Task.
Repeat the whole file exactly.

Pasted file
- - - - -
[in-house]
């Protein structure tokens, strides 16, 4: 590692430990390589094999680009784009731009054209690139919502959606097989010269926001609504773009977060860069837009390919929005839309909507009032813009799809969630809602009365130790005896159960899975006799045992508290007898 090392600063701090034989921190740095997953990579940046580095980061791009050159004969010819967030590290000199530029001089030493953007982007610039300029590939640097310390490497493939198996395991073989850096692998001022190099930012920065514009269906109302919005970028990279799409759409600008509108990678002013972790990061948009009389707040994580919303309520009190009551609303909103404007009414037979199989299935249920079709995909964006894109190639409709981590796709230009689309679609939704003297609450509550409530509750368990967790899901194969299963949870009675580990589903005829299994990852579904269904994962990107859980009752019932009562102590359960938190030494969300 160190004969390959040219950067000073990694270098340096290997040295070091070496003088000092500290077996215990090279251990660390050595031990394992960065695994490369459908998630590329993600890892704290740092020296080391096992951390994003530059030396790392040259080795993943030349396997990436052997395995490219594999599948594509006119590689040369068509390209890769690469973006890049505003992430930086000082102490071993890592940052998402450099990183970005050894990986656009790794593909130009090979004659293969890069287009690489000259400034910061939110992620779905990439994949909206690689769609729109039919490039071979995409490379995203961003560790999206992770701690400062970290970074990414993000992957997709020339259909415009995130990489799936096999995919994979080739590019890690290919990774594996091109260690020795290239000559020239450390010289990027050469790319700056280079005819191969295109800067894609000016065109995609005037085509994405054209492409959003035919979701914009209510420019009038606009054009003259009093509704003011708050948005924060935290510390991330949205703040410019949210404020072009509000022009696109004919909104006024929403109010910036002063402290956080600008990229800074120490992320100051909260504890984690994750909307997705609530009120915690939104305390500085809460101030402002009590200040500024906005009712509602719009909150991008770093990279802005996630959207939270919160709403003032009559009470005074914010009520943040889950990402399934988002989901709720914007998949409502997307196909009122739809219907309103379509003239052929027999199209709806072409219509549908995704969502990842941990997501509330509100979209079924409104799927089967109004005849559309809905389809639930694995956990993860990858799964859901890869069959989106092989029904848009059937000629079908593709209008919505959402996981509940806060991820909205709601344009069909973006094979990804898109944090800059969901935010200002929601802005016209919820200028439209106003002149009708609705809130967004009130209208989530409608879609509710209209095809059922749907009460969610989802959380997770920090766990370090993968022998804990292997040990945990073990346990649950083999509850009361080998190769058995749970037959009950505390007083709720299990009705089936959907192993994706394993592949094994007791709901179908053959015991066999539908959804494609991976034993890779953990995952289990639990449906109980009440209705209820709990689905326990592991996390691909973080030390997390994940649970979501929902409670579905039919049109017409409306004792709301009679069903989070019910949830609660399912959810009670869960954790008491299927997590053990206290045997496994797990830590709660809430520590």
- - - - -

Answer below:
[in-house]
């Protein structure tokens, strides 16, 4: 590692430990390589094999680009784009731009054209690139919502959606097989010269926001609504773009977060860069837009390919929005839309909507009032813009799809969630809602009365130790005896159960899975006799045992508290007898 090392600063701090034989921190740095997953990579940046580095980061791009050159004969010819967030590290000199530029001089030493953007982007610039300029590939640097310390490497493939198996395991073989850096692998001022190099930012920065514009269906109302919005970028990279799409759409600008509108990678002013972790990061948009009389707040994580919303309520009190009551609303909103404007009414037979199989299935249920079709995909964006894109190639409709981590796709230009689309679609939704003297609450509550409530509750368990967790899901194969299963949870009675580990589903005829299994990852579904269904994962990107859980009752019932009562102590359960938190030494969300 160190004969390959040219950067000073990694270098340096290997040295070091070496003088000092500290077996215990090279251990660390050595031990394992960065695994490369459908998630590329993600890892704290740092020296080391096992951390994003530059030396790392040259080795993943030349396997990436052997395995490219594999599948594509006119590689040369068509390209890769690469973006890049505003992430930086000082102490071993890592940052998402450099990183970005050894990986656009790794593909130009090979004659293969890069287009690489000259400034910061939110992620779905990439994949909206690689769609729109039919490039071979995409490379995203961003560790999206992770701690400062970290970074990414993000992957997709020339259909415009995130990489799936096999995919994979080739590019890690290919990774594996091109260690020795290239000559020239450390010289990027050469790319700056280079005819191969295109800067894609000016065109995609005037085509994405054209492409959003035919979701914009209510420019009038606009054009003259009093509704003011708050948005924060935290510390991330949205703040410019949210404020072009509000022009696109004919909104006024929403109010910036002063402290956080600008990229800074120490992320100051909260504890984690994750909307997705609530009120915690939104305390500085809460101030402002009590200040500024906005009712509602719009909150991008770093990279802005996630959207939270919160709403003032009559009470005074914010009520943040889950990402399934988002989901709720914007998949409502997307196909009122739809219907309103379509003239052929027999199209709806072409219509549908995704969502990842941990997501509330509100979209079924409104799927089967109004005849559309809905389809639930694995956990993860990858799964859901890869069959989106092989029904848009059937000629079908593709209008919505959402996981509940806060991820909205709601344009069909973006094979990804898109944090800059969901935010200002929601802005016209919820200028439209106003002149009708609705809130967004009130209208989530409608879609509710209209095809059922749907009460969610989802959380997770920090766990370090993968022998804990292997040990945990073990346990649950083999509850009361080998190769058995749970037959009950505390007083709720299990009705089936959907192993994706394993592949094994007791709901179908053959015991066999539908959804494609991976034993890779953990995952289990639990449906109980009440209705209820709990689905326990592991996390691909973080030390997390994940649970979501929902409670579905039919049109017409409306004792709301009679069903989070019910949830609660399912959810009670869960954790008491299927997590053990206290045997496994797990830590709660809430520590």